Air Mobility Command museum accepts Pope herk

POPE AIR FORCE BASE, N.C. -- A Pope C-130 Hercules retired from active duty Feb. 2, flying its final flight to the Air Mobility Command Museum at Dover AFB, Del.

Lt. Colonel Jeff Brown, 2nd Airlift Squadron director of operations, flew aircraft tail number 6580 on its final mission as the aircraft commander. Col. Frank Laras, 43rd Airlift Wing vice commander, was the mission commander.

The plane arrived at Dover at about 9:30 a.m., greeted by a crowd of museum curators, base leadership and media representatives. The flight crew was honored and thanked during a ceremony shortly after landing.

Built in 1970, the Pope C-130 will become part of the museum's display honoring the air mobility contribution to the armed forces throughout American history.

According to AMC Museum Director Michael Lester, the museum has the distinction and responsibility of being the only museum dedicated to the preservation of military airlift and tanker history. "In this age of rapid global response," he said, "it is the museum's privilege to preserve the stories, memorabilia and aircraft of our predecessors and build on the future of America's airpower."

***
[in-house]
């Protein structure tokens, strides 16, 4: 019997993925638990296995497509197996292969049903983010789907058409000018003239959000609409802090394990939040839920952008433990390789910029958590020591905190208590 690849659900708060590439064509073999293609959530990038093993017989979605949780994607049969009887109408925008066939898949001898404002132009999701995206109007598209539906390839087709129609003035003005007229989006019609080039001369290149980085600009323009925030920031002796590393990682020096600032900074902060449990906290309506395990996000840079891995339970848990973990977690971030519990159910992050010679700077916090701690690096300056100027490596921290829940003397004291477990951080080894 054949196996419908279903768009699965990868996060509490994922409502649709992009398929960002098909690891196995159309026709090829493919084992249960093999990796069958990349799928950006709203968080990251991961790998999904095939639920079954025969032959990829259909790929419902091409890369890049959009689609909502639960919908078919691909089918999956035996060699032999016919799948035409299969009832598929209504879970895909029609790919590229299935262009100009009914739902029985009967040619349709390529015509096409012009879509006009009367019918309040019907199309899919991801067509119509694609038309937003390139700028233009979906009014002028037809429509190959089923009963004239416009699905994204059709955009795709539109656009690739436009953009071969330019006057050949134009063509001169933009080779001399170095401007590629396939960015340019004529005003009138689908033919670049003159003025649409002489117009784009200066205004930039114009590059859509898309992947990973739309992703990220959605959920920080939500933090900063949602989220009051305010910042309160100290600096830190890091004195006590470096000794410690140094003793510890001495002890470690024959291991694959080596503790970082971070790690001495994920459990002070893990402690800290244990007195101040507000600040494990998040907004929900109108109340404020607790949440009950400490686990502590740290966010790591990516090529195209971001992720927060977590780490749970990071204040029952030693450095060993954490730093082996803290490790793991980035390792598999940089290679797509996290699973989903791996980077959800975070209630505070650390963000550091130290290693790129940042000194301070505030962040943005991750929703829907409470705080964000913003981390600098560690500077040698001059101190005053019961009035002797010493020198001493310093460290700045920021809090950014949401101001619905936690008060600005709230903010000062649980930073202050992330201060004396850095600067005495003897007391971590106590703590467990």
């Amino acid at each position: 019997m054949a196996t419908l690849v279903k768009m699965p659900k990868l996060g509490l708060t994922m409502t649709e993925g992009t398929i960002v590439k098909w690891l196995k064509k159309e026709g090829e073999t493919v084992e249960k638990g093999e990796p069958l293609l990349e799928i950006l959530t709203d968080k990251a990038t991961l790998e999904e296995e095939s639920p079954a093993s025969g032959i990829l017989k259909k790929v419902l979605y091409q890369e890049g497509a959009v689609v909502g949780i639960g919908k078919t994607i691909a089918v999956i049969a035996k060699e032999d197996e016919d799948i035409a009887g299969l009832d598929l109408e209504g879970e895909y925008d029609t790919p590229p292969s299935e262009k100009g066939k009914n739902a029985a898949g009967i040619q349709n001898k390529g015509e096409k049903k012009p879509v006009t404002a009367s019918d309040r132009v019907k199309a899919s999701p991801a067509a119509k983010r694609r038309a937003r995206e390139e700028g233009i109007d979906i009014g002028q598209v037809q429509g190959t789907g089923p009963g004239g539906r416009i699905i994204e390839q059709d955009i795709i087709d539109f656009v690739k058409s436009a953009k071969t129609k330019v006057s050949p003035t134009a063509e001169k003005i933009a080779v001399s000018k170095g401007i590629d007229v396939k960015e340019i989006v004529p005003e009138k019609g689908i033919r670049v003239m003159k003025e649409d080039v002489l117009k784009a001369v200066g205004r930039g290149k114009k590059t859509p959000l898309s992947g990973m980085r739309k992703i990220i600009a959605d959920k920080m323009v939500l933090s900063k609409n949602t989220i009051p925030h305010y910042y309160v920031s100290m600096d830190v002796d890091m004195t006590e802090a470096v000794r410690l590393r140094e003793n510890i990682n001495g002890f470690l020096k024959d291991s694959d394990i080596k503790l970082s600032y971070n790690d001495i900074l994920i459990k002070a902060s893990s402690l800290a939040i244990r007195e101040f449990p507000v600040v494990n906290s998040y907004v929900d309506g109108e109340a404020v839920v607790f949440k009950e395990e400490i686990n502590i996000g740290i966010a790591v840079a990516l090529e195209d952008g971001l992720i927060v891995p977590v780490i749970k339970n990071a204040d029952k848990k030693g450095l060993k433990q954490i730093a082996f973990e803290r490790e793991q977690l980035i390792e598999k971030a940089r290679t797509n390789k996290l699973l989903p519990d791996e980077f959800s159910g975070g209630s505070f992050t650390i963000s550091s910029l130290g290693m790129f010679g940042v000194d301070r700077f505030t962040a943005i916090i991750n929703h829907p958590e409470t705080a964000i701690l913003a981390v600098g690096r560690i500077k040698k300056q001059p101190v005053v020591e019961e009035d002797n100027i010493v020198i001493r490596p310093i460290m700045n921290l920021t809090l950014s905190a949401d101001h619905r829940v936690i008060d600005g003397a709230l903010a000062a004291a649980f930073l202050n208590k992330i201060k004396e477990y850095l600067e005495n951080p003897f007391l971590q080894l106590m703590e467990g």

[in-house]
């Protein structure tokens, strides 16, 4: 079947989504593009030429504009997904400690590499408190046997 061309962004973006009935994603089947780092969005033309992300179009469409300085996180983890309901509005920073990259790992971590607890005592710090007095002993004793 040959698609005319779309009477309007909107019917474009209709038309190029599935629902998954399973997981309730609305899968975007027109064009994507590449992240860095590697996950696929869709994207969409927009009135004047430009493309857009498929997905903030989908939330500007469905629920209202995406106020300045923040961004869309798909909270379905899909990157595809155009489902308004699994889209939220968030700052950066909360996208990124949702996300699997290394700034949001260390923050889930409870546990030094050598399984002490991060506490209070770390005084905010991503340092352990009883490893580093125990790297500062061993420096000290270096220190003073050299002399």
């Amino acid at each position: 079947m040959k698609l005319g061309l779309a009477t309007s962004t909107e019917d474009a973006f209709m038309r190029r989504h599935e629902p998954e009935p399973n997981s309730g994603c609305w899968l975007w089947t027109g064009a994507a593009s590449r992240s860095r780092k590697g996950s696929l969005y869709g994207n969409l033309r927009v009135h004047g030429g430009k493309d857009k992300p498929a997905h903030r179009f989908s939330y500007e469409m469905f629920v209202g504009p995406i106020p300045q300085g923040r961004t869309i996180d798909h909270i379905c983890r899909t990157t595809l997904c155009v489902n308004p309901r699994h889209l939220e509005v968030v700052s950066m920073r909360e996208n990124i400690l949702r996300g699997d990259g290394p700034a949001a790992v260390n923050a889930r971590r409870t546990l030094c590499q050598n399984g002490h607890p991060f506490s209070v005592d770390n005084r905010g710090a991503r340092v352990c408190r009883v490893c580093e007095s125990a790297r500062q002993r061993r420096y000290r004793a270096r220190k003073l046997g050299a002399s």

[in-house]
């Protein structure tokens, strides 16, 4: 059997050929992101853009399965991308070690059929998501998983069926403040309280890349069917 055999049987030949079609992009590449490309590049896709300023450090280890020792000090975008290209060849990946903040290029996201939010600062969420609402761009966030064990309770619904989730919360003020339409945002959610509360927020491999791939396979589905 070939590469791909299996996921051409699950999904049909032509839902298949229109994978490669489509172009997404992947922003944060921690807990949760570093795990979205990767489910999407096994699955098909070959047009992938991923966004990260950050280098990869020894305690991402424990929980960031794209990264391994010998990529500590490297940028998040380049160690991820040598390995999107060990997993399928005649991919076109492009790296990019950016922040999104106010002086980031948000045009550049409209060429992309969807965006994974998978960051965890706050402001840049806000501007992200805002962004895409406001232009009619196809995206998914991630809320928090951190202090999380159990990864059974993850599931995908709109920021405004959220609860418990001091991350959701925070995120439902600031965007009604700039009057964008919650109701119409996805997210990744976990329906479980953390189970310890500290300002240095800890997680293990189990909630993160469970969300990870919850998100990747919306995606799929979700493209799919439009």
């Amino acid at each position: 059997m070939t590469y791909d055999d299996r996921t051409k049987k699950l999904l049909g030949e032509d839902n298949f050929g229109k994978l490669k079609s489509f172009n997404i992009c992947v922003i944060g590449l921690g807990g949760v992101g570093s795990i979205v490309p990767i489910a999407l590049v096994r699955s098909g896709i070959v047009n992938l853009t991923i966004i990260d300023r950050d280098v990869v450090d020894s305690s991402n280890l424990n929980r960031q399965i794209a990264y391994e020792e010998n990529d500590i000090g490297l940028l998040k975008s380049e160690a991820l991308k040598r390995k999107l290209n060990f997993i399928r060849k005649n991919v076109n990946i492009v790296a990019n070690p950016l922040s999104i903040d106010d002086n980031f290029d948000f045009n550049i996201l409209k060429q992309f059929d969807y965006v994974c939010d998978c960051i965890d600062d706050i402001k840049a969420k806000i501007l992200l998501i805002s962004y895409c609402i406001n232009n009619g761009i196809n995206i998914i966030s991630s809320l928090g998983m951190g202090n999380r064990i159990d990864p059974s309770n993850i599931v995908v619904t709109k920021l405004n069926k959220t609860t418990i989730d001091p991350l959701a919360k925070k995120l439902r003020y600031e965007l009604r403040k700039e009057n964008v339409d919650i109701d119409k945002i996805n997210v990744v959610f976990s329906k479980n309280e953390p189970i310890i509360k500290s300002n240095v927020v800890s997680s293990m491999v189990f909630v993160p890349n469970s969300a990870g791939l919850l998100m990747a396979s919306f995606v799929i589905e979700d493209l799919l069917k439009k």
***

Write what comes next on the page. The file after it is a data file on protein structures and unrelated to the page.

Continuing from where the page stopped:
C-130s have been f1own on every continent, landed and taken off from an aircraft carrier, operated with skis, and have been used to haul every conceivable type of cargo, he said. They fly for more than a dozen foreign militaries and are still in production nearly 50 years after the first one rolled off the production line.

Nevertheless, few have the chance to end their service in a museum.

"An aircraft becomes almost like a person to those who fly it," Colonel Laras said. "Rather than shipping it off to a retirement home, it gets the chance to live with family, so to speak."

Now future generations can learn about the air mobility mission and the C-130 Hercules' contribution to that important mission, he said.